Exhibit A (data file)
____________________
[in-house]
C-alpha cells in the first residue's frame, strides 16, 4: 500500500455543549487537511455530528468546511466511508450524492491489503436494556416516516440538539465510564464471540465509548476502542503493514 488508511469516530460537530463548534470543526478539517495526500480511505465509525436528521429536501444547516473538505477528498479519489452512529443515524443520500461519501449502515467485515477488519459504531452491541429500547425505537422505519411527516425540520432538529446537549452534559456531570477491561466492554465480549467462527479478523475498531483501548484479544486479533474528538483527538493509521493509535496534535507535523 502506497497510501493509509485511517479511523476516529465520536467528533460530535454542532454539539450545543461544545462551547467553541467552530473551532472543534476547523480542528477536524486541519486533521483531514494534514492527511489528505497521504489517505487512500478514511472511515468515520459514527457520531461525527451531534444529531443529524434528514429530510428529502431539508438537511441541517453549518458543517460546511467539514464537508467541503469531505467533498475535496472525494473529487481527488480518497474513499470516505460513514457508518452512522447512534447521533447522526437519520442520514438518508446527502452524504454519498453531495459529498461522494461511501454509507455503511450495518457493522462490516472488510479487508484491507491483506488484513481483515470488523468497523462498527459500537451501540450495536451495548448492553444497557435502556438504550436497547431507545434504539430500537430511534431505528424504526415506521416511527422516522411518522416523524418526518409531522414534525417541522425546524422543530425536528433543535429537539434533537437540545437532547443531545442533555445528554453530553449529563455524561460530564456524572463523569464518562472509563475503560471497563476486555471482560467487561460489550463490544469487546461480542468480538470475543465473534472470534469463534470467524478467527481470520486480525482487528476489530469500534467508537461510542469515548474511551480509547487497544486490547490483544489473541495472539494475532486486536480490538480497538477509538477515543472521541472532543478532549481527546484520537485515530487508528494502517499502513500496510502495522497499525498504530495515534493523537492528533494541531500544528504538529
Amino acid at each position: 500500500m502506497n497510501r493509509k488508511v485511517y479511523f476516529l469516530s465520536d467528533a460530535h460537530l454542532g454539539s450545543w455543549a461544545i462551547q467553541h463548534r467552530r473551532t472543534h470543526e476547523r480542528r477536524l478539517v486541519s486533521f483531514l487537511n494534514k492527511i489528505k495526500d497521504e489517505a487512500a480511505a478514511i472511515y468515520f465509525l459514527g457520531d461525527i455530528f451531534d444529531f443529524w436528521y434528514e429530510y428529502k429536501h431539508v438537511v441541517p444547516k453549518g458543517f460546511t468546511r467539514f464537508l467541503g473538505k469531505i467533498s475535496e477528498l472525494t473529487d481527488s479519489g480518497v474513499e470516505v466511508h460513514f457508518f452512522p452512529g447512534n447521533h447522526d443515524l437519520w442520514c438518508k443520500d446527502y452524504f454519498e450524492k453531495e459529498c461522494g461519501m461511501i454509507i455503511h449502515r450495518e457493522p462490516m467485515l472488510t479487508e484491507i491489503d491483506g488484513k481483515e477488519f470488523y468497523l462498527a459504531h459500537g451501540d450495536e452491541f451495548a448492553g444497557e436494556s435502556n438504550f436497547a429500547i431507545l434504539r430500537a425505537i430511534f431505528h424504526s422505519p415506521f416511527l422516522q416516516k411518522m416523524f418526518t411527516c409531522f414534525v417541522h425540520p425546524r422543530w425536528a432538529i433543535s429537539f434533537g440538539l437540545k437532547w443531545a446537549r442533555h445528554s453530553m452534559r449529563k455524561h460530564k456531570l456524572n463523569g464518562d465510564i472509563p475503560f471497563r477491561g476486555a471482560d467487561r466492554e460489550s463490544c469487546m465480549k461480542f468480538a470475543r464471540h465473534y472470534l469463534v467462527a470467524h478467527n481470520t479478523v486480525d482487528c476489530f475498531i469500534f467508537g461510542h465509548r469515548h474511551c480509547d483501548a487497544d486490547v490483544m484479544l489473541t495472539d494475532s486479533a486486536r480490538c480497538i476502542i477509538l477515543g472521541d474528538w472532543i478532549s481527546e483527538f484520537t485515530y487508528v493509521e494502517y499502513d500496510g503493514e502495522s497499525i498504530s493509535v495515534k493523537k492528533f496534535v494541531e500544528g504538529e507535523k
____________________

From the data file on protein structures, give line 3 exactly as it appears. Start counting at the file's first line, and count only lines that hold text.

Amino acid at each position: 500500500m502506497n497510501r493509509k488508511v485511517y479511523f476516529l469516530s465520536d467528533a460530535h460537530l454542532g454539539s450545543w455543549a461544545i462551547q467553541h463548534r467552530r473551532t472543534h470543526e476547523r480542528r477536524l478539517v486541519s486533521f483531514l487537511n494534514k492527511i489528505k495526500d497521504e489517505a487512500a480511505a478514511i472511515y468515520f465509525l459514527g457520531d461525527i455530528f451531534d444529531f443529524w436528521y434528514e429530510y428529502k429536501h431539508v438537511v441541517p444547516k453549518g458543517f460546511t468546511r467539514f464537508l467541503g473538505k469531505i467533498s475535496e477528498l472525494t473529487d481527488s479519489g480518497v474513499e470516505v466511508h460513514f457508518f452512522p452512529g447512534n447521533h447522526d443515524l437519520w442520514c438518508k443520500d446527502y452524504f454519498e450524492k453531495e459529498c461522494g461519501m461511501i454509507i455503511h449502515r450495518e457493522p462490516m467485515l472488510t479487508e484491507i491489503d491483506g488484513k481483515e477488519f470488523y468497523l462498527a459504531h459500537g451501540d450495536e452491541f451495548a448492553g444497557e436494556s435502556n438504550f436497547a429500547i431507545l434504539r430500537a425505537i430511534f431505528h424504526s422505519p415506521f416511527l422516522q416516516k411518522m416523524f418526518t411527516c409531522f414534525v417541522h425540520p425546524r422543530w425536528a432538529i433543535s429537539f434533537g440538539l437540545k437532547w443531545a446537549r442533555h445528554s453530553m452534559r449529563k455524561h460530564k456531570l456524572n463523569g464518562d465510564i472509563p475503560f471497563r477491561g476486555a471482560d467487561r466492554e460489550s463490544c469487546m465480549k461480542f468480538a470475543r464471540h465473534y472470534l469463534v467462527a470467524h478467527n481470520t479478523v486480525d482487528c476489530f475498531i469500534f467508537g461510542h465509548r469515548h474511551c480509547d483501548a487497544d486490547v490483544m484479544l489473541t495472539d494475532s486479533a486486536r480490538c480497538i476502542i477509538l477515543g472521541d474528538w472532543i478532549s481527546e483527538f484520537t485515530y487508528v493509521e494502517y499502513d500496510g503493514e502495522s497499525i498504530s493509535v495515534k493523537k492528533f496534535v494541531e500544528g504538529e507535523k